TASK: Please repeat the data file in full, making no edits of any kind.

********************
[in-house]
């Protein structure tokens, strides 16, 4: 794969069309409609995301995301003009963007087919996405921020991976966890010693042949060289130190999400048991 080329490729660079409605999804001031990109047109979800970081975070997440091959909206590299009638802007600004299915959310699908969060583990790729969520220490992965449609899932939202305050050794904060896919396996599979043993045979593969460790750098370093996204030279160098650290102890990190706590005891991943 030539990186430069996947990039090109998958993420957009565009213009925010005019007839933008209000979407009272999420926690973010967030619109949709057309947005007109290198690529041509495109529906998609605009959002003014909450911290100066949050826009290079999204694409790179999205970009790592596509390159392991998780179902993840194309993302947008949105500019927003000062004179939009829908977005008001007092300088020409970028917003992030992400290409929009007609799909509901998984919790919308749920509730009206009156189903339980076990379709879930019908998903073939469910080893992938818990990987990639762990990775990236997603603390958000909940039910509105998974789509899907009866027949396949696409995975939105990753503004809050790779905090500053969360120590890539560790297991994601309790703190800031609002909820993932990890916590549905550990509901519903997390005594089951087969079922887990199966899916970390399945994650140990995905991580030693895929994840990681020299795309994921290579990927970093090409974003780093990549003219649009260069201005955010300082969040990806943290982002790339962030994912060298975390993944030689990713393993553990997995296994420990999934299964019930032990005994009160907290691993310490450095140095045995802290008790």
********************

[in-house]
């Protein structure tokens, strides 16, 4: 794969069309409609995301995301003009963007087919996405921020991976966890010693042949060289130190999400048991 080329490729660079409605999804001031990109047109979800970081975070997440091959909206590299009638802007600004299915959310699908969060583990790729969520220490992965449609899932939202305050050794904060896919396996599979043993045979593969460790750098370093996204030279160098650290102890990190706590005891991943 030539990186430069996947990039090109998958993420957009565009213009925010005019007839933008209000979407009272999420926690973010967030619109949709057309947005007109290198690529041509495109529906998609605009959002003014909450911290100066949050826009290079999204694409790179999205970009790592596509390159392991998780179902993840194309993302947008949105500019927003000062004179939009829908977005008001007092300088020409970028917003992030992400290409929009007609799909509901998984919790919308749920509730009206009156189903339980076990379709879930019908998903073939469910080893992938818990990987990639762990990775990236997603603390958000909940039910509105998974789509899907009866027949396949696409995975939105990753503004809050790779905090500053969360120590890539560790297991994601309790703190800031609002909820993932990890916590549905550990509901519903997390005594089951087969079922887990199966899916970390399945994650140990995905991580030693895929994840990681020299795309994921290579990927970093090409974003780093990549003219649009260069201005955010300082969040990806943290982002790339962030994912060298975390993944030689990713393993553990997995296994420990999934299964019930032990005994009160907290691993310490450095140095045995802290008790």